Tutoring Futures (formerly Quintessential Tutors) continue to put tutors and families at risk.

Several weeks into the recruitment process, after personal visits to the family, assessment of the children, and initial searches for suitable candidates, we sadly had to turn down a client because they wanted to make major amendments to our terms and conditions. The well-being of our tutors and the children they educate are our primary concern, and we felt the changes would jeopardise that well-being.

A few months later, I was surprised to find another agency, Tutoring Futures, advertising the same role, but it was clear from the advert and from my own personal knowledge of the client that the job description was either based on information provided by the Client or from the text of the job specification we had agreed with the Client before they wanted to make more than 150 changes to our Terms.

Not only did the job specification give a false impression of the capabilities of the student, but when tuition companies cut corners and don’t carry out due diligence on either the client or the applicants, or both, that puts people at risk.

I was involved in a similar incident involving the same company about 18 months ago. One tutor’s distraught father was phoning around several UK tuition organisations, attempting to discover who had placed his daughter in her post in Greece, having received increasingly worrying calls from her about her working conditions, lack of pay, and most seriously about having been left in loco parentis without adequate warning or preparation while the student’s parents were away from home and without any knowledge of when they would be returning.

The Tutor had not been placed by Tutors International.

It transpired that the tutor had no contract with her employers, no first aid training, was unable to drive should an emergency have arisen, and felt she had been abandoned by the company who placed her there as she was unable to contact on the phone and they weren’t responding to her emails.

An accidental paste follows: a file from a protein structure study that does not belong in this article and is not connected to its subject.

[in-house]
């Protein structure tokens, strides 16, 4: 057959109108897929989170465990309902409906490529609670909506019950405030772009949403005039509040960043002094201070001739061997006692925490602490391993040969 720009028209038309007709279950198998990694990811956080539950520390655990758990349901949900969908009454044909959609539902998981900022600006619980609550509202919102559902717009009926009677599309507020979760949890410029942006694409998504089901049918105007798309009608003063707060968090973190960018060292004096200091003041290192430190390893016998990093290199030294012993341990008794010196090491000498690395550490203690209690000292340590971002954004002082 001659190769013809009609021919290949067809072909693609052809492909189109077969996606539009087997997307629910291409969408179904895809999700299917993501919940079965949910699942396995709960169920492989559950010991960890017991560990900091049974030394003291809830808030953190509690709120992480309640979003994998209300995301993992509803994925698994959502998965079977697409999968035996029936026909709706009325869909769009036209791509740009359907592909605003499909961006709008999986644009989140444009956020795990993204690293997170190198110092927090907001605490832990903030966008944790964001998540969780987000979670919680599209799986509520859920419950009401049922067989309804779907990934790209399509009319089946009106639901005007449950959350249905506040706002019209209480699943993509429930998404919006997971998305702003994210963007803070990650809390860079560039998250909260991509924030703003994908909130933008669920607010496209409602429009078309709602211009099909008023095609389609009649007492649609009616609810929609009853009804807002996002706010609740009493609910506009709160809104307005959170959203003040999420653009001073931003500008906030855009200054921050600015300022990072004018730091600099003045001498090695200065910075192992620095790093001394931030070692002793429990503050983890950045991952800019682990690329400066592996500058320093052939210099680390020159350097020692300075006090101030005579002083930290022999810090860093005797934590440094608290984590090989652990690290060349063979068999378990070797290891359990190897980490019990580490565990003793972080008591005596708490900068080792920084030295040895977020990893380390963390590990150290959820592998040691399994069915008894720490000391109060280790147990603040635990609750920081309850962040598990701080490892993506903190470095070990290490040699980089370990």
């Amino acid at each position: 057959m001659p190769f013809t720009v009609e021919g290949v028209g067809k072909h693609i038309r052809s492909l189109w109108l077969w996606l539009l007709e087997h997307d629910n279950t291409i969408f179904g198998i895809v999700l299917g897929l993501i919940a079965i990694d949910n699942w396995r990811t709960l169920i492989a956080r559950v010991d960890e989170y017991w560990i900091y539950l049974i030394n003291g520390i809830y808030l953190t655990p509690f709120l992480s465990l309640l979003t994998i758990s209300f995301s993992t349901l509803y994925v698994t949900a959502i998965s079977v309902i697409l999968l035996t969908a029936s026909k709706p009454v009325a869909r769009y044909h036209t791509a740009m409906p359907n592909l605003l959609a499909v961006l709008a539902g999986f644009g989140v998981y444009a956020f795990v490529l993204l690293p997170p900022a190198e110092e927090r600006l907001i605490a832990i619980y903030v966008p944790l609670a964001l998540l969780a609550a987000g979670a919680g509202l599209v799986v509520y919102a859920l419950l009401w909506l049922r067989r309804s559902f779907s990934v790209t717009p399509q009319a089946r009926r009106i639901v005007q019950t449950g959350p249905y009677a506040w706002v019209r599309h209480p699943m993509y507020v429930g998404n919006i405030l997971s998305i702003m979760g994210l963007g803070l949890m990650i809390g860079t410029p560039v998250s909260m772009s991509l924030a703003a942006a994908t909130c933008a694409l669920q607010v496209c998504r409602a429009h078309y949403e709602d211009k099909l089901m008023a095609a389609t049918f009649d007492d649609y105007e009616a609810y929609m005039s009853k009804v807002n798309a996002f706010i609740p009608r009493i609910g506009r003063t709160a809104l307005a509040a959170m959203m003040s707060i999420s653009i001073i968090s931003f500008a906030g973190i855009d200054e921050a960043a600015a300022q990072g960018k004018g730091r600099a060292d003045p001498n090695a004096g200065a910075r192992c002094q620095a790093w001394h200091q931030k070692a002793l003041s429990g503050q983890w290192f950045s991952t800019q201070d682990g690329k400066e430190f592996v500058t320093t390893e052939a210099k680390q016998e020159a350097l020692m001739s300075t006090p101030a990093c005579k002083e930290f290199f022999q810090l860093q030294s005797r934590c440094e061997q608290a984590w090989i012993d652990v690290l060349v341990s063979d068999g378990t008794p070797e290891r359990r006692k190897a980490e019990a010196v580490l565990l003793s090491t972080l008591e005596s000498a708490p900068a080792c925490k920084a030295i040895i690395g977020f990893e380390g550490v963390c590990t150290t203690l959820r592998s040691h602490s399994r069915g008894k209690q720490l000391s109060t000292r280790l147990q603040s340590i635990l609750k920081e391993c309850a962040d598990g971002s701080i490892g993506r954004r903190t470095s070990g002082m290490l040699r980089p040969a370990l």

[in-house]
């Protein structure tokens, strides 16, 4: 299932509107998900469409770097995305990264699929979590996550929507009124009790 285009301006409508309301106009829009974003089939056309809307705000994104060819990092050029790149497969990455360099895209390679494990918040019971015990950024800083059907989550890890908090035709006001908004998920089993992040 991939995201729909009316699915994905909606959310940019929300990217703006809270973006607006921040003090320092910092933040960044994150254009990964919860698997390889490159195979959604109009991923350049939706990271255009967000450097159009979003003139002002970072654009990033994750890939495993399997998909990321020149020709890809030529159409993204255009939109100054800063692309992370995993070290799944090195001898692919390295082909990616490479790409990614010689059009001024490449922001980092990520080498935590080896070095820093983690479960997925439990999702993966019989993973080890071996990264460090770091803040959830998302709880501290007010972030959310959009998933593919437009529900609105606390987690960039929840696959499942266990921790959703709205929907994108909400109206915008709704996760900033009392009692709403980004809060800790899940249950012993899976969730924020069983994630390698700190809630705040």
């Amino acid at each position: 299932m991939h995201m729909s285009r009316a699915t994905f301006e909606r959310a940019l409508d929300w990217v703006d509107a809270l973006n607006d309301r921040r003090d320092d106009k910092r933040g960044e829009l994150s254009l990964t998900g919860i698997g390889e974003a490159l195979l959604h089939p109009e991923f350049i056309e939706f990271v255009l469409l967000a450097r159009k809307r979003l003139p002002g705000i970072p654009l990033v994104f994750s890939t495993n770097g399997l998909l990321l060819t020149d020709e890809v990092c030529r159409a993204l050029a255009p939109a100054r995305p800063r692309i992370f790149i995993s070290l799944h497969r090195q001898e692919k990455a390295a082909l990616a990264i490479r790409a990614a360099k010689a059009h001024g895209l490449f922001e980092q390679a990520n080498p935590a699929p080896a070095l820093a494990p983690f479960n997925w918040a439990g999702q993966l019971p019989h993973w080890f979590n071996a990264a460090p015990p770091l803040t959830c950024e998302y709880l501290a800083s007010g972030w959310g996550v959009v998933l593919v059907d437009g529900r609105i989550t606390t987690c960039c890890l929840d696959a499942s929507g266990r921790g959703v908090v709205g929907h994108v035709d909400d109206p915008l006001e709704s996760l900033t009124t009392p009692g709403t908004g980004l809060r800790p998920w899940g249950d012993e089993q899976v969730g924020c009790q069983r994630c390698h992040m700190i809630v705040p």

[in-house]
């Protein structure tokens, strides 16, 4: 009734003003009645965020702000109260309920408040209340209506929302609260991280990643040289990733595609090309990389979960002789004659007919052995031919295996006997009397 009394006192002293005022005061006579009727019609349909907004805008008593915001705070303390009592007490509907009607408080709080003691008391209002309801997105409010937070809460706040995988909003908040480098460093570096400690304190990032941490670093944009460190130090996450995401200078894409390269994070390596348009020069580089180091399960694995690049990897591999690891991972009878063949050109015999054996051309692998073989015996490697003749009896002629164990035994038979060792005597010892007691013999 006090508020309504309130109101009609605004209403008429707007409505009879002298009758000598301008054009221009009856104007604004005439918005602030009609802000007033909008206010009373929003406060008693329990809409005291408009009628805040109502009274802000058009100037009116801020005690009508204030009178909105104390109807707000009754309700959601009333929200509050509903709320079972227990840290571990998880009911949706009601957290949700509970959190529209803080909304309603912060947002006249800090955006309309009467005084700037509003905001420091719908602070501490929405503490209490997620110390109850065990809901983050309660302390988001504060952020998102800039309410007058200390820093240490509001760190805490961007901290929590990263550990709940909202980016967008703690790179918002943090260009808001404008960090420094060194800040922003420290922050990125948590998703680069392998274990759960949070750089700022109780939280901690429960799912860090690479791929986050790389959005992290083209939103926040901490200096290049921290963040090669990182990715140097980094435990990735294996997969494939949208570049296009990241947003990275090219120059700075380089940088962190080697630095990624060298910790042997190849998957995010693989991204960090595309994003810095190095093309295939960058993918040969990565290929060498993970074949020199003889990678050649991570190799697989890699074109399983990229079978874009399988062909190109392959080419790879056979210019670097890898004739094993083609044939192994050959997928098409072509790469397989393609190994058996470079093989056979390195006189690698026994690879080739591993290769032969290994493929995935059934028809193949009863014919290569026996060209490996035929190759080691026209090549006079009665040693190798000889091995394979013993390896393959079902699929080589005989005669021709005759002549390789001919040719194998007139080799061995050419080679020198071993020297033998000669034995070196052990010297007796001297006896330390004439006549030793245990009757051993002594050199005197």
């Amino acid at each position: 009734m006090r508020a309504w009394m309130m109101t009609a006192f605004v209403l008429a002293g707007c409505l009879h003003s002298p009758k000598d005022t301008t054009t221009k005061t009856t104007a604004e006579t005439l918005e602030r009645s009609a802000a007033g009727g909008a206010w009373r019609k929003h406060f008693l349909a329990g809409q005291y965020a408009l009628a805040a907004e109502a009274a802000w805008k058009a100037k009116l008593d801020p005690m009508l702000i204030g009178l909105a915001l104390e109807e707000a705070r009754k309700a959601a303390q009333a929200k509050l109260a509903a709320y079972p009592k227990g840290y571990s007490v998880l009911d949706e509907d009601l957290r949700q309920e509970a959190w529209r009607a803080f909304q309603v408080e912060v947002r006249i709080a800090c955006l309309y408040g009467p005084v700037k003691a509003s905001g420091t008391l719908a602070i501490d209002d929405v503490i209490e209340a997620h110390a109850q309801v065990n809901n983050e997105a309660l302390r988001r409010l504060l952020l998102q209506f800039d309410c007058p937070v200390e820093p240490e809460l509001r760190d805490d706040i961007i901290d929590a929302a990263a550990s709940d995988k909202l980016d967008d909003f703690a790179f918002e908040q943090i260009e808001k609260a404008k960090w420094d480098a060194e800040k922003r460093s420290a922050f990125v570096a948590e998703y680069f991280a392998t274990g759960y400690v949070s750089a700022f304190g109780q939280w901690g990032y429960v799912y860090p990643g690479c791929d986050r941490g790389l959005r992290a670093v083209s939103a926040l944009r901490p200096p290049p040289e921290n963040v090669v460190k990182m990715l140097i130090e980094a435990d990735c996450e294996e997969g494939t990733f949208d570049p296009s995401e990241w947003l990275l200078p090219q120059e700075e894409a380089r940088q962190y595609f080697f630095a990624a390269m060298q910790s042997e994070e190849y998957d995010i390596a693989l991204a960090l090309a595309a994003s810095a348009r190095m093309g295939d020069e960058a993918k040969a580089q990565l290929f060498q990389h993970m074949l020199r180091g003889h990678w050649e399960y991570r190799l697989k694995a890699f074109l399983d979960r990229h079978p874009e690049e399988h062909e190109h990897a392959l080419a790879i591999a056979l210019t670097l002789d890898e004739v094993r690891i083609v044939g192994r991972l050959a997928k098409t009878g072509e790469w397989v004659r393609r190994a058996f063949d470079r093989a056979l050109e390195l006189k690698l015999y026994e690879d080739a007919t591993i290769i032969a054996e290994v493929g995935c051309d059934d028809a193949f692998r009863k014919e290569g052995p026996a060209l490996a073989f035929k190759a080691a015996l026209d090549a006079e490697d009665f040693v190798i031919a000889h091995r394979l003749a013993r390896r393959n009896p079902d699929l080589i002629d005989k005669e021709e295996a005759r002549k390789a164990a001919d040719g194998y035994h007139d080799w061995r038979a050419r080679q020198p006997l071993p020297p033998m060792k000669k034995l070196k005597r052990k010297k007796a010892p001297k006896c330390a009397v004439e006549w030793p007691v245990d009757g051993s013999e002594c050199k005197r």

Agencies have a duty to protect their tutors and their clients. It is not enough to have a phone call and take the parents’ word for the circumstances of the position. The agency must conduct a formal appraisal and form its own conclusions about the nature of the role, what approach is most suitable for the student, and the personality and skills a successful tutor will need to have in order to make a positive difference to the student and fit in well with the family.

Anything less than this will likely result in a poor hire, and if the tutor leaves part way through a contract, that has a terrible impact on the student and the family.

I hope that we will see standards improve in our industry now that there is The Tutors Association. A certified body of private tutors will ensure that members are held to a higher degree of professionalism, so that both tutors and parents can feel reassured as to safe, qualified practice and a high level of support for all parties.

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